About the SXTA's Governance vision for the future.
And the next steps.
Each slide is designed to offer you a full perspective, but if you want to dive deeper, you can explore the links that will help you on your journey.
Let's Talk Treaty
Many have asked: “Why treaty now?”
In reality - our ancestors began this struggle over 150 years ago – a situation that became known as the “Land Question.”
Th’eláchiyatel Chief Richard Malloway at the UBCIC AGM in 1975.
“We’re sitting on the biggest question that exists in this province today and it’s this question alone - How did Canada, how did British Columbia get our land?”
- Grand Chief Steven Point, 2012 History of Treaty Workshop Stó:lō Nation
Ewéta Indian Act No more Indian Act
In 1884, the Indian Act BANNED the potlatch, the root of our self-government.
And until 1951, it was ILLEGAL to pursue our Aboriginal rights and title! The treaty is our chance to get out from under the Indian Act and move back toward Stó:lō laws.
Going back to the beginning...
The Stó:lō have been fighting for Aboriginal Rights & Title to their traditional territory for more than 150 years.
“I think that the issue of Aboriginal claims is one of the few issues where going back to the very beginning is essential to understanding what’s going on now...”
WATCH LATER: Check out this First Nations Treaty History video with archival footage of Frank Calder talking to a member of the public about why the land problem must be solved at 6:47 and Joe Gosnell at 8:43 pointing out how long the Nisga’a had been fighting for land rights.
- Paul Tennant Author of Aboriginal Peoples and Politics: The Indian Land Question in B.C.
What is treaty?
Since You Asked: Grand Chief Steven Point Answers
Simply put, it is an agreement between nations.
What is a treaty?
11 numbered treaties were negotiated between 1871 and 1921 in post-confederate Canada and included treaty rights in exchange for Indigenous land.
Negotiated between 1975 and present and includes James Bay, Tlicho, Yukon, Nisga’a, Tsawwassen Maa-nulth and Tla’amin. Critics don’t like extinguishment language.
Non-extinguishment based. This is the first of its kind in Canada!
Modern / Comprehensive land claims
SXTA Core Treaty
Groundbreaking Changes to our Treaty
The Rock and the Tree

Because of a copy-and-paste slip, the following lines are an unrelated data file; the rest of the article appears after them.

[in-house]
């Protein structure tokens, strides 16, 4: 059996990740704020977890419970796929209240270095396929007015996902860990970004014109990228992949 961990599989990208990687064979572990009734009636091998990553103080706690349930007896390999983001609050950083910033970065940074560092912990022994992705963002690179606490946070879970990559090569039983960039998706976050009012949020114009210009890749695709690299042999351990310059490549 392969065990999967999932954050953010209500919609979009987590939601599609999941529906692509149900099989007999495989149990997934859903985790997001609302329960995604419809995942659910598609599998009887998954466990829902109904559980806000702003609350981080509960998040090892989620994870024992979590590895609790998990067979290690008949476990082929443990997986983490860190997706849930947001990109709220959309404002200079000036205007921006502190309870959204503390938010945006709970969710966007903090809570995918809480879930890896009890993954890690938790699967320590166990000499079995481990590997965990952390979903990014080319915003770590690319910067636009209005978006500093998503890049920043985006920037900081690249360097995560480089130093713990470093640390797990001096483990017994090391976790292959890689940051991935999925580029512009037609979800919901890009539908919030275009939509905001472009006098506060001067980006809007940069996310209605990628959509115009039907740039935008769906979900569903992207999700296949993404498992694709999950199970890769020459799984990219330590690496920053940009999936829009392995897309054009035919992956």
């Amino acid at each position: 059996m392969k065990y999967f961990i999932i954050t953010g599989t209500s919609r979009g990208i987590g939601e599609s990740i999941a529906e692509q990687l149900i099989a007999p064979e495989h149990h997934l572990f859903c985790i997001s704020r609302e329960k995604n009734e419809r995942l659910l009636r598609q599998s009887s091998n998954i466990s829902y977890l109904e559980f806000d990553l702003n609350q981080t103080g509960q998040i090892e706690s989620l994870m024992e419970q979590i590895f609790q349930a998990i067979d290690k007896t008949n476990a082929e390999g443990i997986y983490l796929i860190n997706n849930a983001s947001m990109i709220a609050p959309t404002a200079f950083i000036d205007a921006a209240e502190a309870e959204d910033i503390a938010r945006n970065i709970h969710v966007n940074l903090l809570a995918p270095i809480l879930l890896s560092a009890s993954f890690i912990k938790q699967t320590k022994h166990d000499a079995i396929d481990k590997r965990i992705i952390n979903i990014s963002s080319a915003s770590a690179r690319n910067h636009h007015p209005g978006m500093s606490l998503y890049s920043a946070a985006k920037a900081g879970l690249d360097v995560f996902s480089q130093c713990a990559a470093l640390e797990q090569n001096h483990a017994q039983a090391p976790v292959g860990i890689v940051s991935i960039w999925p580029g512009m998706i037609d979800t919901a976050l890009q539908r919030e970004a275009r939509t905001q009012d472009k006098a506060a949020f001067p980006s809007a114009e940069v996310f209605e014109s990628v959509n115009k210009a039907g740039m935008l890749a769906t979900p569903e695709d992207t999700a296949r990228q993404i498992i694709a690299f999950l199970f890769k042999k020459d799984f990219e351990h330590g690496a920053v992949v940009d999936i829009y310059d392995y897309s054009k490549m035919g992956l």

Xélxeylamós is the transformation rock and is the fixed part of our treaty. This will encompass the principles and key commitments.
Xpá:yelhp is the red cedar tree that grows from the rock and is the living part of our treaty. This will grow and evolve as our relationship with Canada and BC changes in a new government-to-government relationship.
S’ÓLH LETS’EMÓ:T / OUR ONE THOUGHT
On October 12, 2018, the SXTA moved into Stage 5 of the BC Treaty Process with an innovative approach to Treaty negotiations.
Sxexó:mes / Our Gifts (air) (burnings)
KEY SXTA TREATY PRINCIPLES
Stó:lō Aboriginal rights and title form the basis of the treaty and will not be extinguished.
The United Nations Declaration on the Rights of Indigenous Peoples- UNDRIP will be incorporated into the treaty.
The treaty will be adaptable and changeable over time. This is not a full and final settlement.
The federal government has promised that past loans for negotiating will be forgiven and as of 2018, all further negotiations will be loan free.
A model for all treaties
SXTA’s Chief negotiator Jean Teillet says this window of time is precious and that we need to hold government’s feet to the fire, especially on the non-extinguishment clause.
“It’s never been done before anywhere in the world and if we succeed this treaty will be a model for all other treaties in the future!”
Will we lose our Aboriginal Rights and Title?
The answer is simply no!
Will I lose my Status card?
NO, we will not lose our status cards. Even though, with treaty we move OUT FROM UNDER the management of the Indian Act, we will retain all the benefits of Status Indians. And once we are in treaty we hope to add more.
How is it different from other treaties?
“Our treaty will say in black and white that it does not extinguish Stó:lō Aboriginal rights and title. It will be consistent with UNDRIP. All of those ideas are very important to Stó:lō. The door is open. The Federal and Provincial governments have agreed to sit down and negotiate all of these things.”
- Jean Teillet
Self-Reliance on S’ólh Téméxw Our Land
We will add a minimum of 24,463.43 acres of land, to our existing land, for which we will have full control and lawmaking powers. Nothing will happen on those lands without our full consent.
The Stó:lō Shxwelméxwelh/Constitution is Xá:xa / Sacred
We will govern ourselves under our own Shxwelméxwelh/Constitution and laws through our National and Village governments. We will no longer be governed by the Indian Act.
All existing benefits (e.g. health, social security, and pensions) will continue. We will have law-making authority over health and social services, including children and families.